I wasted a lot of years writing without a critique partner. In my college novel-writing class, we spent a couple weeks critiquing everyone’s writing as a group. I saw how amazingly beneficial that kind of feedback is, but there was that one critiquer. That one writer who reminded me of Simon Cowell. See, everyone else pointed out the good and bad, but this lady…she was snobby. She thought she was better than everyone else. And she called my story a “soap opera.” *Cringe* Even though the other fourteen critiquers were awesome and helpful, she’s the one who stuck in my mind and represented critique partners everywhere. 




The game changer? 2014 Pitch Wars. All of the mentors I subbed to gave me the same advice: Get a critique partner. Through one of those mentors, I found my talented, nice, helpful, funny CP, Sarah. Sarah is the bomb. (Check out her website and read her free serial story, The Two Worlds of Sydnee Cameron!) And she’s nothing like Miss Your-Story-is-a-Soap-Opera.

Finding a critique partner you trust and work well with is a must, so if you haven’t found one yet...just do it! 




Here are 5 reasons to get on that. Like, right now.  


1. Your CP will make you a better writer. You don’t know what you don’t know. Every writer has different strengths and weaknesses, and it’s not likely yours will be the same as your CP’s. That means you can help each other learn and grow like the beautiful little butterflies you are. 



2. Cheer Buddies! No one will cheer you on like your CP. Sure, your significant other, parents, and best friends might be amazing and supportive. But your CP gets it. They have the same struggles and dreams. They'll know whether you need a high five or a pint of ice cream.



3. You get to read amazing stories and call it "work." Oh, another chapter to read? Yes, please.


4. A CP keeps you on track. If you slack, they will hound you. If you make a goal, they'll ask if you kept it. They're the person who reminds you that you're a writer when you've been wandering Netflix in your PJs and messy bun for no good reason. I mean, at first they're probably like:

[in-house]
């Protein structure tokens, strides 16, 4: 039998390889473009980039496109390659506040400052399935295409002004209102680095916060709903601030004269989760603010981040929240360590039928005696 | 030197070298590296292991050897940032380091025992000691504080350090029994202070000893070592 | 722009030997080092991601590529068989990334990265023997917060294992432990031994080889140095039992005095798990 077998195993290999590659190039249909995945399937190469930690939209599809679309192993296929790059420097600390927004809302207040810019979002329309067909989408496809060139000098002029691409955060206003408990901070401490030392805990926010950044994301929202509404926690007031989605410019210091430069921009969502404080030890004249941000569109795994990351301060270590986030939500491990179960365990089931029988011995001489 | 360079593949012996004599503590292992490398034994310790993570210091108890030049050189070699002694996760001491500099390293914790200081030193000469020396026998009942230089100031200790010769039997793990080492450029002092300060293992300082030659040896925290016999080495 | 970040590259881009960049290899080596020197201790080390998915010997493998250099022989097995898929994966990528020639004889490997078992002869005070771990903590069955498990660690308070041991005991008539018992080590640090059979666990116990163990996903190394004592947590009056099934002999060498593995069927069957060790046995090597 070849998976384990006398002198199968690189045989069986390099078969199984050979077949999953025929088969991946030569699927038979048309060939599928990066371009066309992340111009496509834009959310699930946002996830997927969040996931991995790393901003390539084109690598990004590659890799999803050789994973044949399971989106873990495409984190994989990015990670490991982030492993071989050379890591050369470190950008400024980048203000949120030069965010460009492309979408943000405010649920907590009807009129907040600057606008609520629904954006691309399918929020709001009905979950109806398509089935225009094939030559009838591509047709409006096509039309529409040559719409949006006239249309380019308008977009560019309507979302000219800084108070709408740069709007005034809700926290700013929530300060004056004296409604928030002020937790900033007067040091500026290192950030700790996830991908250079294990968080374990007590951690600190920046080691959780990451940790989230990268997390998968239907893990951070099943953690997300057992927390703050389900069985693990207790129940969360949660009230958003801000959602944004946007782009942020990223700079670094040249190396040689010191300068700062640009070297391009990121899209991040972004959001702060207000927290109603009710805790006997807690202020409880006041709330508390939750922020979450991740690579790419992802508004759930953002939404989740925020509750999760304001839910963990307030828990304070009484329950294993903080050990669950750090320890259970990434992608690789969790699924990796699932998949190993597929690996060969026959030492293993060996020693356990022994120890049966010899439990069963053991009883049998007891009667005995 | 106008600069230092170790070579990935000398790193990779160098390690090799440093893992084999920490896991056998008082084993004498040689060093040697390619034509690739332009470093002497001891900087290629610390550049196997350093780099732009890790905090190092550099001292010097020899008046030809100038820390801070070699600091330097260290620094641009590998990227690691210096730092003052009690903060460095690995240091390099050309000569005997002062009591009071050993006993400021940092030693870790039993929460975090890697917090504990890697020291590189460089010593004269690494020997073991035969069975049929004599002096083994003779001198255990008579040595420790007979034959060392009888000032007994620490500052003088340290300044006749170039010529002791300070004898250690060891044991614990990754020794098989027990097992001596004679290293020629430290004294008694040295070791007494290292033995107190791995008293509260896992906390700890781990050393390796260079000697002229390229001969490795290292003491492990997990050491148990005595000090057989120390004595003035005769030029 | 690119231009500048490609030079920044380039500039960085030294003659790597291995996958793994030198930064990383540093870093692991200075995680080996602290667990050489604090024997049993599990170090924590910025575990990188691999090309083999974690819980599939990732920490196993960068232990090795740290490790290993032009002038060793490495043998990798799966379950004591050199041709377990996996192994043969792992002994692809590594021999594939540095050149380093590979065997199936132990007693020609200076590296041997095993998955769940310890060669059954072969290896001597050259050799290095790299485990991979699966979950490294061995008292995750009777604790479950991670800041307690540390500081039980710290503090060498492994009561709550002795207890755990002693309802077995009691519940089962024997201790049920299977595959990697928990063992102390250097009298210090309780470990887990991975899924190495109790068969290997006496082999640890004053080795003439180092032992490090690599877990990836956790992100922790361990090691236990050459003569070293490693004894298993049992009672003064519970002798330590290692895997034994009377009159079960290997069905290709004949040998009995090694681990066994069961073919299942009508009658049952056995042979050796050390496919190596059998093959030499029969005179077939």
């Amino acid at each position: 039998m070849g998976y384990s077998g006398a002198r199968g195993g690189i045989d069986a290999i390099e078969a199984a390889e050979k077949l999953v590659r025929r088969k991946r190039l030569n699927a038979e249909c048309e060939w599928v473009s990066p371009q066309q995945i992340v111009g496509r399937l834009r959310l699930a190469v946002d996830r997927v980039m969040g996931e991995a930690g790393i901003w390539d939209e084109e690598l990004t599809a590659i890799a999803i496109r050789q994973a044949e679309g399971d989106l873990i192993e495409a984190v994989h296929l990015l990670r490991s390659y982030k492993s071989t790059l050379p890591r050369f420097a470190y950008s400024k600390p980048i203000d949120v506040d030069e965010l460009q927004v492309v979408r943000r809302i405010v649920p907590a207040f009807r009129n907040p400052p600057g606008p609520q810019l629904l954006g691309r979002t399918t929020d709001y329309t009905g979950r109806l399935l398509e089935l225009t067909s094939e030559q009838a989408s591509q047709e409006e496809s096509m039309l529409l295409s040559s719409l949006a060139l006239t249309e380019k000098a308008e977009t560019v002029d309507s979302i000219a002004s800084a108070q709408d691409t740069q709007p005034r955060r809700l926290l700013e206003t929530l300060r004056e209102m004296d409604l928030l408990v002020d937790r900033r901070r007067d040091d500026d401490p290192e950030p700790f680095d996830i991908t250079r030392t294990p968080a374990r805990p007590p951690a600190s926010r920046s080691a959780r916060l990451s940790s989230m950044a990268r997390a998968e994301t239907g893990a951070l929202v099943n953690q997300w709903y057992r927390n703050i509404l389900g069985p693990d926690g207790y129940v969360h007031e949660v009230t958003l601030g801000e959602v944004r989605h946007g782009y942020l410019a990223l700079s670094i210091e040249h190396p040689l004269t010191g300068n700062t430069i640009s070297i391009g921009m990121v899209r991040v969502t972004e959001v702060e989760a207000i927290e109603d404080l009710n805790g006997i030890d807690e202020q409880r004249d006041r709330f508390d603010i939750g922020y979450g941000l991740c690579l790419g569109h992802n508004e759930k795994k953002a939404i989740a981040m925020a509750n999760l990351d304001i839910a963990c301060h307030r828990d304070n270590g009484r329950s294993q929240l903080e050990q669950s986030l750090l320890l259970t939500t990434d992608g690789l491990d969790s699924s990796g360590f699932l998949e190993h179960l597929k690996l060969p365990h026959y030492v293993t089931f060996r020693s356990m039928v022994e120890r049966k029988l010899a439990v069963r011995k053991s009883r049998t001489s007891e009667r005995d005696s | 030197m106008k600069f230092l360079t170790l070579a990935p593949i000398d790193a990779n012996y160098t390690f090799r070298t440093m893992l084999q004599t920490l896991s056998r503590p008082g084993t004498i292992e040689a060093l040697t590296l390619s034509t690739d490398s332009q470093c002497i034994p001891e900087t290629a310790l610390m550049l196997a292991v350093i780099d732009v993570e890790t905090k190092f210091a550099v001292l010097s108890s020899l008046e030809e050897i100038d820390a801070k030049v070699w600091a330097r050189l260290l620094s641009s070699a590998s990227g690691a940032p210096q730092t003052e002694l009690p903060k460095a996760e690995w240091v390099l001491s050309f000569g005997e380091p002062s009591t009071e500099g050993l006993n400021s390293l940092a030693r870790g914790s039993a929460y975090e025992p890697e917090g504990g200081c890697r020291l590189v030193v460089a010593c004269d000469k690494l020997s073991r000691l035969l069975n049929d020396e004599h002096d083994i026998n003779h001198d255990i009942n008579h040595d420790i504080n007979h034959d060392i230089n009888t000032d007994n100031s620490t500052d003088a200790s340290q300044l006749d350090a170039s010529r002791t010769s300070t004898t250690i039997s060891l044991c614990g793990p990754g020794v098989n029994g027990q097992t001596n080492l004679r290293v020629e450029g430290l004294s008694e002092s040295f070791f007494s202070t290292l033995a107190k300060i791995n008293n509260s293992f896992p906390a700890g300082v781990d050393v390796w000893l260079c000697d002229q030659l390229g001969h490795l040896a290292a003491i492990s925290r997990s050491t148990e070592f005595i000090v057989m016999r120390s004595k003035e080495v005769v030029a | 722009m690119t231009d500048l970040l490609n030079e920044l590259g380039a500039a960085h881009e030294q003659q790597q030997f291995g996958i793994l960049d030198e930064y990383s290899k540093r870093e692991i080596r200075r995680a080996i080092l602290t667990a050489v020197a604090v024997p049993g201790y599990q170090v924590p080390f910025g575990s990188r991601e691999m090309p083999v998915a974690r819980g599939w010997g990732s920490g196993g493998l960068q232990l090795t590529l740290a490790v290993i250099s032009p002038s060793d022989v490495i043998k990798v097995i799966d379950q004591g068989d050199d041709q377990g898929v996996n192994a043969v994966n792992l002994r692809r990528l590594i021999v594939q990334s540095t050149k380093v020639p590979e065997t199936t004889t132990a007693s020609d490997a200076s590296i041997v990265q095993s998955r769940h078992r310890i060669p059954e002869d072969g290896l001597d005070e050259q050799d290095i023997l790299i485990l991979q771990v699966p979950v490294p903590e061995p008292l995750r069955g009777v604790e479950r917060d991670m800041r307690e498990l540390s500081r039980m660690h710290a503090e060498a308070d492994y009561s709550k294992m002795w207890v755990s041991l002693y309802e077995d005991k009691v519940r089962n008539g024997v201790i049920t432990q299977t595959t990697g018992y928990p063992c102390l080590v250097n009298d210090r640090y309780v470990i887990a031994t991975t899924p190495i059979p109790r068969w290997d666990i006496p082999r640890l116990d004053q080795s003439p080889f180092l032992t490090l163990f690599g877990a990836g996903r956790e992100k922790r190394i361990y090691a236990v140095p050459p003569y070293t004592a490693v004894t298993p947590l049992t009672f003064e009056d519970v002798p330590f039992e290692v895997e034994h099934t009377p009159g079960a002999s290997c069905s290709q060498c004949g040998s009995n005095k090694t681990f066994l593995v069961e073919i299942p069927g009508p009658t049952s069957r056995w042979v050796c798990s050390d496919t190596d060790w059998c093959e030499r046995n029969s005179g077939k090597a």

But after a while, they'll set you straight like:

5. More best friends! Sharing your words with someone is a vulnerable thing, so naturally, you'll be close to the people you let in to critique. Your CP will be there for you when you're stuck on a scene, and they'll be there for you when you stub your toe or regretfully win a hot dog eating contest. Yay, friends!
  

Thursday, August 27, 2015

DIVIDED: An Open Heart Novel - Cover Reveal

DIVIDED full digital

Book Blurb 


A new heart should mean new life, instead it’s a living nightmare. Mishca Richardson’s life is at an all-time high after her heart transplant. With new boyfriend, Ryder, she has the perfect summer romance. Even the nightmares plaguing her sleep since her operation can’t dull her new dream world. Yet, life starts to unravel when Mishca develops superhuman abilities. She does her best to hide them so as not to end up a science experiment in a lab, but she can’t ignore the strange instant attraction she experiences when she meets her university professor, Colin Reed. Torn between love and obsession, Mishca must unite her divided heart and decide between the two men. But when the truth about her weird powers comes to light, she’ll have a lot more to worry about than romance.